"The key to marketing documentaries [on DVD] is to treat them as non-documentaries," Belcher maintains. "In terms of sales volume, to use the word 'documentary' is almost the kiss of death. In terms of the rest of the marketing campaign, we make sure that the actual product is superior. So with Motown, Amandla! and Step into Liquid [Dana Brown, dir.], we put on a lot of special features and make sure that it's technically the best with 16x9, Dolby, 5.1 and 2.0. We give it the works, then we support it in terms of advertising, radio and consumer promotional partners."
Artisan plays up strong reviews from its theatrical releases to help promote their DVD releases. "It is a selling point to say that it did have some theatrical distribution and awareness in key markets," Belcher notes. "Even if people didn't get a chance to see it in the theaters, you hope that the theatrical marketing campaign had some impact, that [people] were aware of it. It's all about the market, positioning and repositioning our titles and focusing on the target—in some cases broadening it, in some cases really honing in on the core."
The world of renting DVDs is also changing. For $19.95 a month you can rent as many titles as you can watch (and return) from Netflix, the world's largest online DVD movie rental service, offering more than one million members access to over 15,000 titles. "It occurred to us that with attending film festivals you always leave the festival generally talking and buzzing about the documentary" says Ted Sarandos, Netflix's vice president of content acquisition. "And it's the least likely to get a distributor and the least likely to be seen outside of the festival circuit, unless it airs once on PBS or occasionally on HBO. It's a terribly underserved market.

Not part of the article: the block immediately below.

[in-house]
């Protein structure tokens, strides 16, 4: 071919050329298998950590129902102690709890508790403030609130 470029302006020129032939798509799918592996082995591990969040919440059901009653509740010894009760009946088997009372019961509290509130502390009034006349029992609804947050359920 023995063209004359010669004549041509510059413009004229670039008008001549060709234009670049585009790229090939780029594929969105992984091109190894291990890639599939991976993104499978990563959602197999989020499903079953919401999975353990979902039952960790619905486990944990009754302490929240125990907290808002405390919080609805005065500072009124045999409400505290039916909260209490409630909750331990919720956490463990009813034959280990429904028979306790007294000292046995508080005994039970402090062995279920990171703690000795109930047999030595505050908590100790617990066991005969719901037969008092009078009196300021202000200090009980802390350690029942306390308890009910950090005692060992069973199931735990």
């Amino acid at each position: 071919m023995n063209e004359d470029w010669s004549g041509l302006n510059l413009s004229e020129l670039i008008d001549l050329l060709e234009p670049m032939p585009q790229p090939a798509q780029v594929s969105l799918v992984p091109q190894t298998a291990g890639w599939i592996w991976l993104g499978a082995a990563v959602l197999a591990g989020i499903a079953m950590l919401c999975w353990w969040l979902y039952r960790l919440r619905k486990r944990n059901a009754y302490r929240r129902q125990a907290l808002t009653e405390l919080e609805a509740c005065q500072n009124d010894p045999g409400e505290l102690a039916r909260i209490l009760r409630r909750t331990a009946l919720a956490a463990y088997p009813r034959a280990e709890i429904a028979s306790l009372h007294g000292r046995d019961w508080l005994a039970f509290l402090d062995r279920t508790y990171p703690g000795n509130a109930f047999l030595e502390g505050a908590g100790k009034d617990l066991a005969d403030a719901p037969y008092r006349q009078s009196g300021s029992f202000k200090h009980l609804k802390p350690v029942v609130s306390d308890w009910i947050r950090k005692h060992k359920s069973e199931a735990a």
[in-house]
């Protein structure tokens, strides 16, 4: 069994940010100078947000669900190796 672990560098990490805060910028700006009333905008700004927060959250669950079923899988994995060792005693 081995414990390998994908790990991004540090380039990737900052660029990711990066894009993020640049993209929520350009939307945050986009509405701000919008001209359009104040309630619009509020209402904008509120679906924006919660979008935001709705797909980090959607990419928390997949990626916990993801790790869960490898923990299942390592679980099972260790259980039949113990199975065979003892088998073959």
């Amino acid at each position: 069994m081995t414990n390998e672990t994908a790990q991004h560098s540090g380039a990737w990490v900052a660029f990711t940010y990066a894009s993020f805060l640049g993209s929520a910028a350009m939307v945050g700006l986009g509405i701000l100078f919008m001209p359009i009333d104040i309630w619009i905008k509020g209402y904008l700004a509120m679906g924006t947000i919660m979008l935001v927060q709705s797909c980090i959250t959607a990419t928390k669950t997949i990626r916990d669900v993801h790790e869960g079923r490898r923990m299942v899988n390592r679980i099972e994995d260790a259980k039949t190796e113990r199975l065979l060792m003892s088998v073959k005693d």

"With the advent of DVD, it's clearly how people prefer to watch movies—perhaps even over seeing them in the theater," Sarandos continues. "The first thing we did was try to figure out what was broken about the distribution model and why even very high-profile documentaries have trouble finding distribution."
Netflix looks for documentaries to enhance its rapidly expanding library; the company acquires 300-400 titles (including fiction) per month. With its unique Web technology (www.netflix.com), it can combine what customers rent with an online rating system and create a targeted marketing experience. "We figured out very quickly and easily who within our 1.2 million subscribers are documentary lovers," Sarandos explains. "We've been able to promote awareness of a film through e-mail tools or through the automated merchandising system. We could actually have a very high take rate when we show a documentary film, even if somebody has never heard of it."
With that in mind, Sarandos decided to find a few documentaries that were not available on DVD and put them out with a non-exclusive licensing agreement. That way, if a film rents well and is reviewed well by Netflix customers, the filmmaker could use that success to help secure further distribution. And it's working. After performing well on Netflix, George Ratliff's Hell House was recently picked up by Plexifilm, which released an enhanced DVD of the film for full retail distribution.